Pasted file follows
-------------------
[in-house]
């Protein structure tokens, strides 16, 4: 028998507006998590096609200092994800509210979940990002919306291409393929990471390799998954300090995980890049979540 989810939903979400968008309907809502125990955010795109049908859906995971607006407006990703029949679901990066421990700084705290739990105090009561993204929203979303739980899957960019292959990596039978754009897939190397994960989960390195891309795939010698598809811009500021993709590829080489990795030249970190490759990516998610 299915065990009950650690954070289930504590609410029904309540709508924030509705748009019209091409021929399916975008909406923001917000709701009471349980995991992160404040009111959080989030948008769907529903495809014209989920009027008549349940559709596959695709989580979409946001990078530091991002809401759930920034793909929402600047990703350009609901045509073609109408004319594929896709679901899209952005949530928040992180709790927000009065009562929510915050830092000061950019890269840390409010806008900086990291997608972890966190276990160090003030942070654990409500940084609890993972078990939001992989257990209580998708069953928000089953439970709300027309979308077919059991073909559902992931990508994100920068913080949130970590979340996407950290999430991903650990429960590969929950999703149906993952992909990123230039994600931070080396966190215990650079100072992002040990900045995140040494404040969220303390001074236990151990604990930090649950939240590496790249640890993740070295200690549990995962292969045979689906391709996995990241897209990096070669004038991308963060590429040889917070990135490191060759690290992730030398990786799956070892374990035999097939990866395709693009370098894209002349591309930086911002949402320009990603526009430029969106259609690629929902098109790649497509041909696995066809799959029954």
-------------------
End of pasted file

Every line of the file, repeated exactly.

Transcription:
[in-house]
């Protein structure tokens, strides 16, 4: 028998507006998590096609200092994800509210979940990002919306291409393929990471390799998954300090995980890049979540 989810939903979400968008309907809502125990955010795109049908859906995971607006407006990703029949679901990066421990700084705290739990105090009561993204929203979303739980899957960019292959990596039978754009897939190397994960989960390195891309795939010698598809811009500021993709590829080489990795030249970190490759990516998610 299915065990009950650690954070289930504590609410029904309540709508924030509705748009019209091409021929399916975008909406923001917000709701009471349980995991992160404040009111959080989030948008769907529903495809014209989920009027008549349940559709596959695709989580979409946001990078530091991002809401759930920034793909929402600047990703350009609901045509073609109408004319594929896709679901899209952005949530928040992180709790927000009065009562929510915050830092000061950019890269840390409010806008900086990291997608972890966190276990160090003030942070654990409500940084609890993972078990939001992989257990209580998708069953928000089953439970709300027309979308077919059991073909559902992931990508994100920068913080949130970590979340996407950290999430991903650990429960590969929950999703149906993952992909990123230039994600931070080396966190215990650079100072992002040990900045995140040494404040969220303390001074236990151990604990930090649950939240590496790249640890993740070295200690549990995962292969045979689906391709996995990241897209990096070669004038991308963060590429040889917070990135490191060759690290992730030398990786799956070892374990035999097939990866395709693009370098894209002349591309930086911002949402320009990603526009430029969106259609690629929902098109790649497509041909696995066809799959029954």